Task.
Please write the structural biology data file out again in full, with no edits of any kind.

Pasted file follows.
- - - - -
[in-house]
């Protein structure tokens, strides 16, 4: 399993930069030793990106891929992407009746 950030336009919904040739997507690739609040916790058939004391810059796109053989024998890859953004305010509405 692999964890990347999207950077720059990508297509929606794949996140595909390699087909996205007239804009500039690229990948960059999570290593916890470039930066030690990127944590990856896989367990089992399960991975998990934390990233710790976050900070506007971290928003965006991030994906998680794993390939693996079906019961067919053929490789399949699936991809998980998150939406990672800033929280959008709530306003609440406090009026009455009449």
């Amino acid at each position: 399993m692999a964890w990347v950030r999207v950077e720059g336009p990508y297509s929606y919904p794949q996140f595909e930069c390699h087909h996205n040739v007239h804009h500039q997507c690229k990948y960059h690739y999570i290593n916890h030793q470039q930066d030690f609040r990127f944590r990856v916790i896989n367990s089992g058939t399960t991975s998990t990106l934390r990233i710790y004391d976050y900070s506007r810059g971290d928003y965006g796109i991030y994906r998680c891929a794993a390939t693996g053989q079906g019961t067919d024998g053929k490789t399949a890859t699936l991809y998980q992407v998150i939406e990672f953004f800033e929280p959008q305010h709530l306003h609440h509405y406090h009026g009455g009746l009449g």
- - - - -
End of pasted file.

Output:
[in-house]
């Protein structure tokens, strides 16, 4: 399993930069030793990106891929992407009746 950030336009919904040739997507690739609040916790058939004391810059796109053989024998890859953004305010509405 692999964890990347999207950077720059990508297509929606794949996140595909390699087909996205007239804009500039690229990948960059999570290593916890470039930066030690990127944590990856896989367990089992399960991975998990934390990233710790976050900070506007971290928003965006991030994906998680794993390939693996079906019961067919053929490789399949699936991809998980998150939406990672800033929280959008709530306003609440406090009026009455009449």
């Amino acid at each position: 399993m692999a964890w990347v950030r999207v950077e720059g336009p990508y297509s929606y919904p794949q996140f595909e930069c390699h087909h996205n040739v007239h804009h500039q997507c690229k990948y960059h690739y999570i290593n916890h030793q470039q930066d030690f609040r990127f944590r990856v916790i896989n367990s089992g058939t399960t991975s998990t990106l934390r990233i710790y004391d976050y900070s506007r810059g971290d928003y965006g796109i991030y994906r998680c891929a794993a390939t693996g053989q079906g019961t067919d024998g053929k490789t399949a890859t699936l991809y998980q992407v998150i939406e990672f953004f800033e929280p959008q305010h709530l306003h609440h509405y406090h009026g009455g009746l009449g």